Centers for Disease Control and Prevention (CDC) stated that:

“Hydrogen peroxide can be toxic if ingested, inhaled, or by contact with the skin or eyes. Inhalation of household strength hydrogen peroxide (3%) can cause respiratory irritation…. Eye exposure to 3% hydrogen peroxide may result in pain and irritation, but severe injury is rare. More concentrated solution may result in ulceration or perforation of the cornea. Skin contact can cause irritation and temporary bleaching of the skin and hair. Contact with concentrated solutions may cause severe skin burns with blisters.”

“Sodium and calcium hypochlorite can cause irritation of the eyes, skin, respiratory and gastrointestinal tract. …. The toxic effects of sodium and calcium hypochlorite are due primarily to the corrosive properties of hypochlorite. … In general, children may be more vulnerable to corrosive agents than adults because of the smaller diameter of their airways.”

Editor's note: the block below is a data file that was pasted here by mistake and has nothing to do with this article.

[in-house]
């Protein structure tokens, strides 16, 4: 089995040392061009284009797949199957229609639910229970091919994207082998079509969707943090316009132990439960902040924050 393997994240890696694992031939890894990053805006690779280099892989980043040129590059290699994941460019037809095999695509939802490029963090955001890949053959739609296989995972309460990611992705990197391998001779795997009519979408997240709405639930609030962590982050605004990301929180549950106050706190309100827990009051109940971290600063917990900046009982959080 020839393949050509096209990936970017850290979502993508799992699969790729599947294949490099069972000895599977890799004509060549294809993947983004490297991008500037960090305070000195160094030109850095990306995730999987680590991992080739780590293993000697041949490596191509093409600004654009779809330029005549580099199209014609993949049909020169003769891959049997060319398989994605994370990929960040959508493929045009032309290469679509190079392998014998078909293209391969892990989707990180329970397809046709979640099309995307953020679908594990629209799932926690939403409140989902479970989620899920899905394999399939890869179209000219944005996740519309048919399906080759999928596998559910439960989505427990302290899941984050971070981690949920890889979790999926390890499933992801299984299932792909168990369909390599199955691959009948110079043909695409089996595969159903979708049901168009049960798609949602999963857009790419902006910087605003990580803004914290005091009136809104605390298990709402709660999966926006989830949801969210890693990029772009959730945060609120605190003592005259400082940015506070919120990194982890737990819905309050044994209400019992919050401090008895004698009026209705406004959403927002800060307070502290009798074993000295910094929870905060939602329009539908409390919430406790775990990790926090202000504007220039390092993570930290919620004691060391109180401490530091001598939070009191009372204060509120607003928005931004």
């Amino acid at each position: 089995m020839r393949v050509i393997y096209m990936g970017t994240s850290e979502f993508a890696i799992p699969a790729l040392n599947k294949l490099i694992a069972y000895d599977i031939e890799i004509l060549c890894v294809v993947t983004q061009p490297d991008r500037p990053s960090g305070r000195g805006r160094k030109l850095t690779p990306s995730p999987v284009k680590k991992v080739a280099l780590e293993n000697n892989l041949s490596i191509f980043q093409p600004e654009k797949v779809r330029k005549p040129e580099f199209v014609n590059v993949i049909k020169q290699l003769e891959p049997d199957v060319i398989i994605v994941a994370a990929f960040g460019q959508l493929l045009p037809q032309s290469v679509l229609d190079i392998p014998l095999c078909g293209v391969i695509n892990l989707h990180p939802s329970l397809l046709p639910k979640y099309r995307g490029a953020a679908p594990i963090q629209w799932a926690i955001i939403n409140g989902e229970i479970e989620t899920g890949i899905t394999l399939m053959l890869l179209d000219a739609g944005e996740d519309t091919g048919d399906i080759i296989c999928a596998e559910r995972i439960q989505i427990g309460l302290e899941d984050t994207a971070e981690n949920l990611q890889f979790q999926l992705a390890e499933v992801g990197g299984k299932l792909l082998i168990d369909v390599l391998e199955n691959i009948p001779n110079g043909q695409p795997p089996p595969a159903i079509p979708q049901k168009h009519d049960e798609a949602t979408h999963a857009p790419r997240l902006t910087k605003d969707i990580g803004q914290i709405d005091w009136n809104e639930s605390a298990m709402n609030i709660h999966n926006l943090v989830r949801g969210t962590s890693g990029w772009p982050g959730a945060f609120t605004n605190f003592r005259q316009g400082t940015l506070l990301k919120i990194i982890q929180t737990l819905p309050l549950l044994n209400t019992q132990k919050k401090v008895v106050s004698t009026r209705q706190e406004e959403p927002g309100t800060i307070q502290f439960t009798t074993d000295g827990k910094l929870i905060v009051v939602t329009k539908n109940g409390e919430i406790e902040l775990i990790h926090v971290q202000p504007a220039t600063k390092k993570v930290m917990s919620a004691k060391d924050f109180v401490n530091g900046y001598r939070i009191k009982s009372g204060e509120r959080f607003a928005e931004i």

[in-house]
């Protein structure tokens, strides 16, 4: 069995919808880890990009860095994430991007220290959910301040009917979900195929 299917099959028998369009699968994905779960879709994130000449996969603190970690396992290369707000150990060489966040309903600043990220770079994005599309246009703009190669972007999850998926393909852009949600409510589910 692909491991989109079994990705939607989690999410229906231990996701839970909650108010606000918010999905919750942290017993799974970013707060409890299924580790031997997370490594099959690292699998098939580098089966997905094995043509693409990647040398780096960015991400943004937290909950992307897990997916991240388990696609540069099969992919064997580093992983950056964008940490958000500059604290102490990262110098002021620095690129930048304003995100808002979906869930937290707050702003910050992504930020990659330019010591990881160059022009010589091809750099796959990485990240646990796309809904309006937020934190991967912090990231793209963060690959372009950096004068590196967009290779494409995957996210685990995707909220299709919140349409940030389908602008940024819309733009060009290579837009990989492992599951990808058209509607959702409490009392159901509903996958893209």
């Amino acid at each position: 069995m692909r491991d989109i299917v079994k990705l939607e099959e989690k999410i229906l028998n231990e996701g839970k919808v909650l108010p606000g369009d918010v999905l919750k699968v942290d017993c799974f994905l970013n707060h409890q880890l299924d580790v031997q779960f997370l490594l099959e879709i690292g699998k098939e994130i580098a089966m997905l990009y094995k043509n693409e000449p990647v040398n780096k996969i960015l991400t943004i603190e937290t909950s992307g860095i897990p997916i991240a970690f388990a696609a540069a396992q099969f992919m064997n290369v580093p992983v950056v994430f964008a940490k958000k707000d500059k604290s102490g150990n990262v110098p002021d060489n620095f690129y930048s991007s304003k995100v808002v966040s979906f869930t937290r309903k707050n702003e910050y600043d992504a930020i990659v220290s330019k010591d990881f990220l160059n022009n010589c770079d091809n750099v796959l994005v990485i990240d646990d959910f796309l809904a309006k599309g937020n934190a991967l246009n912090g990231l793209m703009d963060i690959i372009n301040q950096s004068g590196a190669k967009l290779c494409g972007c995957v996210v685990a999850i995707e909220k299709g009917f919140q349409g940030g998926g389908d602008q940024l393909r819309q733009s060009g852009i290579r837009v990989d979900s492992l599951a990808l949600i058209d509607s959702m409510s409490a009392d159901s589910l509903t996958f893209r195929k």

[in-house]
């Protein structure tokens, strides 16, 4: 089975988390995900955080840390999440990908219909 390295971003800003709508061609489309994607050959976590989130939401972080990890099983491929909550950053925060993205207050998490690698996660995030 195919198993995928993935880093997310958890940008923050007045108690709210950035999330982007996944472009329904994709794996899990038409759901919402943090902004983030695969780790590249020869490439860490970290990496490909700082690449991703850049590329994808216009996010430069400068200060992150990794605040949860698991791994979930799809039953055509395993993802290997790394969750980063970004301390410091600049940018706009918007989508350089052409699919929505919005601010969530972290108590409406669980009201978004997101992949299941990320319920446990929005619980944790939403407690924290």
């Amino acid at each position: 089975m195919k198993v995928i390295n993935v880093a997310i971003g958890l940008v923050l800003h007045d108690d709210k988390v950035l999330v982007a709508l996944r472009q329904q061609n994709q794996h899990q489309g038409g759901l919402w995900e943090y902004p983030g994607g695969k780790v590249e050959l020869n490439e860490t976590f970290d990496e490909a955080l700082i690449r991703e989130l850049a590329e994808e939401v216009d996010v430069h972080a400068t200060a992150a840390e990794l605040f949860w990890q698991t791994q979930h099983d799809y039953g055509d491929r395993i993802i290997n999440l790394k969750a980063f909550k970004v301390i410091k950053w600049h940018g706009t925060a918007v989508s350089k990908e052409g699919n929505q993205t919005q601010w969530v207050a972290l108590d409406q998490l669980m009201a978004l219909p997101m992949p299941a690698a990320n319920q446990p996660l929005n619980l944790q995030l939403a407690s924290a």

Disclaimer: These comments were complied to provide journalists with a range of expert perspectives on the subject. The views expressed here are the personal opinions of the experts. They do not necessarily reflect the views of the Science Media Centre or any other organisation unless specifically stated. 

Bionotes of experts